Birmingham is known for being a major contributor to the beauty of the Southeast. From fried food to Southern hospitality, visitors often leave Birmingham with an appreciation of the history and comfort of a “small” big city. However, what many people have grown to love most about Birmingham is a fall event that captures the hearts of natives and visitors alike with zest and color. From September 28 – 30, people all across the Southeast came down to the 41st annual Greek Festival, eager for a plate full of chocolate baklava and Greek chicken and a night of Greek dancing and music.

The lively festival began in 1972 by the Ladies Philoptochos Society and has since become one of the most popular cultural events in Birmingham. Now hosted by the Holy Trinity-Holy Cross Greek Orthodox Cathedral on 19th street, the three-day event offers food and culture that might not be common to the south but is certainly adored. The event has a community-centered spirit to it, offering large round tables and long lines that give visitors and church members opportunity to mingle, meet, and relax together.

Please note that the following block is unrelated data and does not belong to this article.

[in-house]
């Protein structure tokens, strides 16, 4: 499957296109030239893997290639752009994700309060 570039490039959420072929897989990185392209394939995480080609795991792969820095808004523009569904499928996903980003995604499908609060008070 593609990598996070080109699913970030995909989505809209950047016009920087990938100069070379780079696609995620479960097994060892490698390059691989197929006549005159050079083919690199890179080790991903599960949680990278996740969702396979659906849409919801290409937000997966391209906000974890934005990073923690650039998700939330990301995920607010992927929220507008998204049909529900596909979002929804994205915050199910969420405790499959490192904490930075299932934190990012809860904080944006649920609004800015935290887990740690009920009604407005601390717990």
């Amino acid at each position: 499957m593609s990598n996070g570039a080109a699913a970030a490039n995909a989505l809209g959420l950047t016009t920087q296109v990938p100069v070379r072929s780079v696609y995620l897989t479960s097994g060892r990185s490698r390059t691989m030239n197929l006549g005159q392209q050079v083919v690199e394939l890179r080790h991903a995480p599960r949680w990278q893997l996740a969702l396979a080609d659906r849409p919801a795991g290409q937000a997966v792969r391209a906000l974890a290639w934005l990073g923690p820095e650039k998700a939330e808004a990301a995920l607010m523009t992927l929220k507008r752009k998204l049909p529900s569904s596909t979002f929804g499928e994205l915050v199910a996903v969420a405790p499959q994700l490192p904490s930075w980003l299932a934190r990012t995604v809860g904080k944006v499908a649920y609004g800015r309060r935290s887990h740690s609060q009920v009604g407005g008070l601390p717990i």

“The Greek Festival is an exciting and engaging way to learn more about Birmingham and its intriguing culture and history. The Greek population is quite extensive and influential in Birmingham society, and the fact is dually noted at the annual festival,” Birmingham-area native and local college student Courtney Bell said.

“Amazing food, entertaining dancers, and a tour of the chapel were enough to have me saying ‘OPA!’ It was not my first time to attend nor will it be my last.”

By Rebekah Robinson